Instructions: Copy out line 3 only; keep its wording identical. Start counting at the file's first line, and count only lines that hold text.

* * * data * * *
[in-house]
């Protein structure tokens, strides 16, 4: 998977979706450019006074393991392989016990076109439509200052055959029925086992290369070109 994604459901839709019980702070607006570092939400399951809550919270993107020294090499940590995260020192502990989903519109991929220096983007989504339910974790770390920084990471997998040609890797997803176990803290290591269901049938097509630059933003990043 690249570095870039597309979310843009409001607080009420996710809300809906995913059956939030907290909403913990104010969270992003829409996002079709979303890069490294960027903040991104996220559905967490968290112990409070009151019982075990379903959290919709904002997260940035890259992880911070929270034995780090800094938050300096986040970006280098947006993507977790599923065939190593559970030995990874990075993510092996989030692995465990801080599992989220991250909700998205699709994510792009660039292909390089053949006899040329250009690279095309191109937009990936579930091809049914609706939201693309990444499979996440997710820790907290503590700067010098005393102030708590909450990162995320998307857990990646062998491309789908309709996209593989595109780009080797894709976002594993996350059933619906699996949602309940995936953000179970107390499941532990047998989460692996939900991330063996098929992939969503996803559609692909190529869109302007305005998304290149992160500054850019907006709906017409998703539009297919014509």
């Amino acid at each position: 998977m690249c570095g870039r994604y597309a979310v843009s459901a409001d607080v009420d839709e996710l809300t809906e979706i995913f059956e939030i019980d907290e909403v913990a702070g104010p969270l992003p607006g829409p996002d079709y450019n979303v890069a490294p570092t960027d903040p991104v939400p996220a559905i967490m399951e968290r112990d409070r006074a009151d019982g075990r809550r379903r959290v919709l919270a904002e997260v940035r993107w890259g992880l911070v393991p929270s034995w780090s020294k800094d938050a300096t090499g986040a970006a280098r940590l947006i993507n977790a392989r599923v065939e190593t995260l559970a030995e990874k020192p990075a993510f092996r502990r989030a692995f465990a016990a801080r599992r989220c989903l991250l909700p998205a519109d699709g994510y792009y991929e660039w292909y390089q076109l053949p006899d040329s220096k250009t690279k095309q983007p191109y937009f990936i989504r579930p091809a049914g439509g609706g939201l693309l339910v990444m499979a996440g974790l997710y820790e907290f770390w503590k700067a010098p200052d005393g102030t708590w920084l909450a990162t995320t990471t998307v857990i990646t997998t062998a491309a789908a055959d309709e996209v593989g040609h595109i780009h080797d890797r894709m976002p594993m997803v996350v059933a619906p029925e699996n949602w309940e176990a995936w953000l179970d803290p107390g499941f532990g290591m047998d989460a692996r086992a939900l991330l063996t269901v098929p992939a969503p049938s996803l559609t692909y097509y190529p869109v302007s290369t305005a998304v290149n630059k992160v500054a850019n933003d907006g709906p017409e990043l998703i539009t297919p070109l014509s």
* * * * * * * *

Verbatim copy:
């Amino acid at each position: 998977m690249c570095g870039r994604y597309a979310v843009s459901a409001d607080v009420d839709e996710l809300t809906e979706i995913f059956e939030i019980d907290e909403v913990a702070g104010p969270l992003p607006g829409p996002d079709y450019n979303v890069a490294p570092t960027d903040p991104v939400p996220a559905i967490m399951e968290r112990d409070r006074a009151d019982g075990r809550r379903r959290v919709l919270a904002e997260v940035r993107w890259g992880l911070v393991p929270s034995w780090s020294k800094d938050a300096t090499g986040a970006a280098r940590l947006i993507n977790a392989r599923v065939e190593t995260l559970a030995e990874k020192p990075a993510f092996r502990r989030a692995f465990a016990a801080r599992r989220c989903l991250l909700p998205a519109d699709g994510y792009y991929e660039w292909y390089q076109l053949p006899d040329s220096k250009t690279k095309q983007p191109y937009f990936i989504r579930p091809a049914g439509g609706g939201l693309l339910v990444m499979a996440g974790l997710y820790e907290f770390w503590k700067a010098p200052d005393g102030t708590w920084l909450a990162t995320t990471t998307v857990i990646t997998t062998a491309a789908a055959d309709e996209v593989g040609h595109i780009h080797d890797r894709m976002p594993m997803v996350v059933a619906p029925e699996n949602w309940e176990a995936w953000l179970d803290p107390g499941f532990g290591m047998d989460a692996r086992a939900l991330l063996t269901v098929p992939a969503p049938s996803l559609t692909y097509y190529p869109v302007s290369t305005a998304v290149n630059k992160v500054a850019n933003d907006g709906p017409e990043l998703i539009t297919p070109l014509s």